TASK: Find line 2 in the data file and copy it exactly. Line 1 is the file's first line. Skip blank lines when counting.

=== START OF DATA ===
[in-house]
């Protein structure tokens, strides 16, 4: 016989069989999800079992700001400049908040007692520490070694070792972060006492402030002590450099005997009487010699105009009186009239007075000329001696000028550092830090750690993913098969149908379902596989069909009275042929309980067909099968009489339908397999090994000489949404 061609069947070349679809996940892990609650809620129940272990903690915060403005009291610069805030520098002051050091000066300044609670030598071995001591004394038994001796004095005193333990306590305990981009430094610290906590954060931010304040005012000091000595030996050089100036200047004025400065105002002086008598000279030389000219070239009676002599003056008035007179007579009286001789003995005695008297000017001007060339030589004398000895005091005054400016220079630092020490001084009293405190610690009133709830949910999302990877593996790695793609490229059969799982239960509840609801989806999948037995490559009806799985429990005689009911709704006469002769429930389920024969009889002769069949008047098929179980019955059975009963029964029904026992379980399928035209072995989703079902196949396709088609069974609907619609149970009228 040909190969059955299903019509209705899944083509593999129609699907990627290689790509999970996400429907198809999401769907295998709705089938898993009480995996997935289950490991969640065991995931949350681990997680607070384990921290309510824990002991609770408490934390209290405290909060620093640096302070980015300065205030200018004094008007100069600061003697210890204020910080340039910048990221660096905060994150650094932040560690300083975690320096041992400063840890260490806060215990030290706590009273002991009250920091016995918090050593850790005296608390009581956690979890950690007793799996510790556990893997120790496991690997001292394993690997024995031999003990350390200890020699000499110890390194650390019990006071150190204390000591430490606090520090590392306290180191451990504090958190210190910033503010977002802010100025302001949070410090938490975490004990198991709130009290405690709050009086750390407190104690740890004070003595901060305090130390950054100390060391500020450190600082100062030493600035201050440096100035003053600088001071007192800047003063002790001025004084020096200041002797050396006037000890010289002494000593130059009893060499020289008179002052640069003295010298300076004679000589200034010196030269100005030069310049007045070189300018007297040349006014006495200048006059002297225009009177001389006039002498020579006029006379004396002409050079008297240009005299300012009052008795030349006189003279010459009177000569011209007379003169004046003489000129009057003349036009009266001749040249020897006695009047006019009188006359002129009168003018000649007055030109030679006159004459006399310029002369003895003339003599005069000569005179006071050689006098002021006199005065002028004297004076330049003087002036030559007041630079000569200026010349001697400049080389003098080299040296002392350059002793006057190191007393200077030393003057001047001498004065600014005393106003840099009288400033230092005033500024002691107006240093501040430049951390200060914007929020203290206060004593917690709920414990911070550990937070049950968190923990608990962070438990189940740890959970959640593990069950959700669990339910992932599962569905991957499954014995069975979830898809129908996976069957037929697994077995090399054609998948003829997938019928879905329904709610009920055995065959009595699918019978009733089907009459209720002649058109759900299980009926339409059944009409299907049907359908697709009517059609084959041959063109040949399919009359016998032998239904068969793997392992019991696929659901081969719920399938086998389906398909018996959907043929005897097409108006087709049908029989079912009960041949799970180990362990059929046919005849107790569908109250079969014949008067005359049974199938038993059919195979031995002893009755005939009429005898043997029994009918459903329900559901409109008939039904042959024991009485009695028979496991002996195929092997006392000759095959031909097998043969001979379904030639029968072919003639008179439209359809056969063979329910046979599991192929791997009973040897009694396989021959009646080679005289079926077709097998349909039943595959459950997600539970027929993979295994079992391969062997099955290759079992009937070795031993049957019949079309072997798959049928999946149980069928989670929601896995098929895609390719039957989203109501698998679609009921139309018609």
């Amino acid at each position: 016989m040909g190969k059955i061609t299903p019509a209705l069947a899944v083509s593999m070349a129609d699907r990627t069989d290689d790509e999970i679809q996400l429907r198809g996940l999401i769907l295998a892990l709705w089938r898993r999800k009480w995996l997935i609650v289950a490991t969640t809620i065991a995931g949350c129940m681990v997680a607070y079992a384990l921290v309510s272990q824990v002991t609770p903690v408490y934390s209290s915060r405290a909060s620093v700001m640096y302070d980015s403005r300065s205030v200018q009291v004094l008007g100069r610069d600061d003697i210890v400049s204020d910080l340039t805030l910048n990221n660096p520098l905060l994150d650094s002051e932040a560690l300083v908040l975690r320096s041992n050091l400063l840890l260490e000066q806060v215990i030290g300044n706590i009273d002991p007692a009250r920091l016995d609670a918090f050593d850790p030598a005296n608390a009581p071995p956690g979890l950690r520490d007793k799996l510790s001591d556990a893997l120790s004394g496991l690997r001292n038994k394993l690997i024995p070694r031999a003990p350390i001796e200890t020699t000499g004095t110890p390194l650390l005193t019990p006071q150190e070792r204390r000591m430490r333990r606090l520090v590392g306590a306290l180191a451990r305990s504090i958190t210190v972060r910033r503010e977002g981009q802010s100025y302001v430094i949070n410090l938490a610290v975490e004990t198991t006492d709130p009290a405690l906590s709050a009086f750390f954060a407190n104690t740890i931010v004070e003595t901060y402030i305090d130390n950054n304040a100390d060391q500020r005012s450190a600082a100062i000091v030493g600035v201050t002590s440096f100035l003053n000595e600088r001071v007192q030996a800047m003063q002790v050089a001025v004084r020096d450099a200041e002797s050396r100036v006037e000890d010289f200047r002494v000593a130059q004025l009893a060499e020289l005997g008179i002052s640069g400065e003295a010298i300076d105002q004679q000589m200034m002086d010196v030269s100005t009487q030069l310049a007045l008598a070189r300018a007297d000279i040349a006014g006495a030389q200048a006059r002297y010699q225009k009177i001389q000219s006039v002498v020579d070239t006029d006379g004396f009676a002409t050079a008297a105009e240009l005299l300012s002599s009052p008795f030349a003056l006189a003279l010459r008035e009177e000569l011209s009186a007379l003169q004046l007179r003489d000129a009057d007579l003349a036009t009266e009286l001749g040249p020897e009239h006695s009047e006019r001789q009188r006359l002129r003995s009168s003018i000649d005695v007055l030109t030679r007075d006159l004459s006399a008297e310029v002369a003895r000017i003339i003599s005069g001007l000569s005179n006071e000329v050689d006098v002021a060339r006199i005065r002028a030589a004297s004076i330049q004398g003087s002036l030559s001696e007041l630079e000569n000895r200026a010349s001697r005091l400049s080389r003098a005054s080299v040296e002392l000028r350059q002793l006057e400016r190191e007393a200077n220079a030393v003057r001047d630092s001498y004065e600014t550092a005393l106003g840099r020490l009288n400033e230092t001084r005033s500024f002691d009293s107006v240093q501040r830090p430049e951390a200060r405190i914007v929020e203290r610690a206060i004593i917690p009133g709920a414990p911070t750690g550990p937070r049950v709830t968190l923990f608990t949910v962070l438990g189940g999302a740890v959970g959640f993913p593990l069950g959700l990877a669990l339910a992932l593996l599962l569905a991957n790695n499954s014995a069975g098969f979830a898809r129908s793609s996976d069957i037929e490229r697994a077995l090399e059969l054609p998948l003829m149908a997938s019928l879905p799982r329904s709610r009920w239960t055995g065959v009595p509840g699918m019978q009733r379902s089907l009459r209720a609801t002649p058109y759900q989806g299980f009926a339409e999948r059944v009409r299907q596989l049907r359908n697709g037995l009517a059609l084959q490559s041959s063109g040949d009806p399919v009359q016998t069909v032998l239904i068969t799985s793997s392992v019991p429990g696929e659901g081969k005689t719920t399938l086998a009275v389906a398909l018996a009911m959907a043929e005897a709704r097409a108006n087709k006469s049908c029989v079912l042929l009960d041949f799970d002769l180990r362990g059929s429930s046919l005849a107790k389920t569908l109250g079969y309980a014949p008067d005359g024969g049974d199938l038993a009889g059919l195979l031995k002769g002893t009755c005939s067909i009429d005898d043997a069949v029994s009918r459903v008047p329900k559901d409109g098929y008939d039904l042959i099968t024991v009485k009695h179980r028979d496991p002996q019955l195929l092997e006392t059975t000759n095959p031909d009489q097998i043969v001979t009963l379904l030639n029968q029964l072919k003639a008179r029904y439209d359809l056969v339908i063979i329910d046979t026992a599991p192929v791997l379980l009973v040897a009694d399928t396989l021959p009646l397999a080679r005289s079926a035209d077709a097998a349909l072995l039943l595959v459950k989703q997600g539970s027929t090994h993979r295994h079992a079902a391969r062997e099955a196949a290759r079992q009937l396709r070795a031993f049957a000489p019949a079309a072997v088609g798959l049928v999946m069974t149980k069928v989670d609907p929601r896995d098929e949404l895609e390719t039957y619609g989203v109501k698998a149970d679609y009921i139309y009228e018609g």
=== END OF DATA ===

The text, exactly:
């Protein structure tokens, strides 16, 4: 016989069989999800079992700001400049908040007692520490070694070792972060006492402030002590450099005997009487010699105009009186009239007075000329001696000028550092830090750690993913098969149908379902596989069909009275042929309980067909099968009489339908397999090994000489949404 061609069947070349679809996940892990609650809620129940272990903690915060403005009291610069805030520098002051050091000066300044609670030598071995001591004394038994001796004095005193333990306590305990981009430094610290906590954060931010304040005012000091000595030996050089100036200047004025400065105002002086008598000279030389000219070239009676002599003056008035007179007579009286001789003995005695008297000017001007060339030589004398000895005091005054400016220079630092020490001084009293405190610690009133709830949910999302990877593996790695793609490229059969799982239960509840609801989806999948037995490559009806799985429990005689009911709704006469002769429930389920024969009889002769069949008047098929179980019955059975009963029964029904026992379980399928035209072995989703079902196949396709088609069974609907619609149970009228 040909190969059955299903019509209705899944083509593999129609699907990627290689790509999970996400429907198809999401769907295998709705089938898993009480995996997935289950490991969640065991995931949350681990997680607070384990921290309510824990002991609770408490934390209290405290909060620093640096302070980015300065205030200018004094008007100069600061003697210890204020910080340039910048990221660096905060994150650094932040560690300083975690320096041992400063840890260490806060215990030290706590009273002991009250920091016995918090050593850790005296608390009581956690979890950690007793799996510790556990893997120790496991690997001292394993690997024995031999003990350390200890020699000499110890390194650390019990006071150190204390000591430490606090520090590392306290180191451990504090958190210190910033503010977002802010100025302001949070410090938490975490004990198991709130009290405690709050009086750390407190104690740890004070003595901060305090130390950054100390060391500020450190600082100062030493600035201050440096100035003053600088001071007192800047003063002790001025004084020096200041002797050396006037000890010289002494000593130059009893060499020289008179002052640069003295010298300076004679000589200034010196030269100005030069310049007045070189300018007297040349006014006495200048006059002297225009009177001389006039002498020579006029006379004396002409050079008297240009005299300012009052008795030349006189003279010459009177000569011209007379003169004046003489000129009057003349036009009266001749040249020897006695009047006019009188006359002129009168003018000649007055030109030679006159004459006399310029002369003895003339003599005069000569005179006071050689006098002021006199005065002028004297004076330049003087002036030559007041630079000569200026010349001697400049080389003098080299040296002392350059002793006057190191007393200077030393003057001047001498004065600014005393106003840099009288400033230092005033500024002691107006240093501040430049951390200060914007929020203290206060004593917690709920414990911070550990937070049950968190923990608990962070438990189940740890959970959640593990069950959700669990339910992932599962569905991957499954014995069975979830898809129908996976069957037929697994077995090399054609998948003829997938019928879905329904709610009920055995065959009595699918019978009733089907009459209720002649058109759900299980009926339409059944009409299907049907359908697709009517059609084959041959063109040949399919009359016998032998239904068969793997392992019991696929659901081969719920399938086998389906398909018996959907043929005897097409108006087709049908029989079912009960041949799970180990362990059929046919005849107790569908109250079969014949008067005359049974199938038993059919195979031995002893009755005939009429005898043997029994009918459903329900559901409109008939039904042959024991009485009695028979496991002996195929092997006392000759095959031909097998043969001979379904030639029968072919003639008179439209359809056969063979329910046979599991192929791997009973040897009694396989021959009646080679005289079926077709097998349909039943595959459950997600539970027929993979295994079992391969062997099955290759079992009937070795031993049957019949079309072997798959049928999946149980069928989670929601896995098929895609390719039957989203109501698998679609009921139309018609």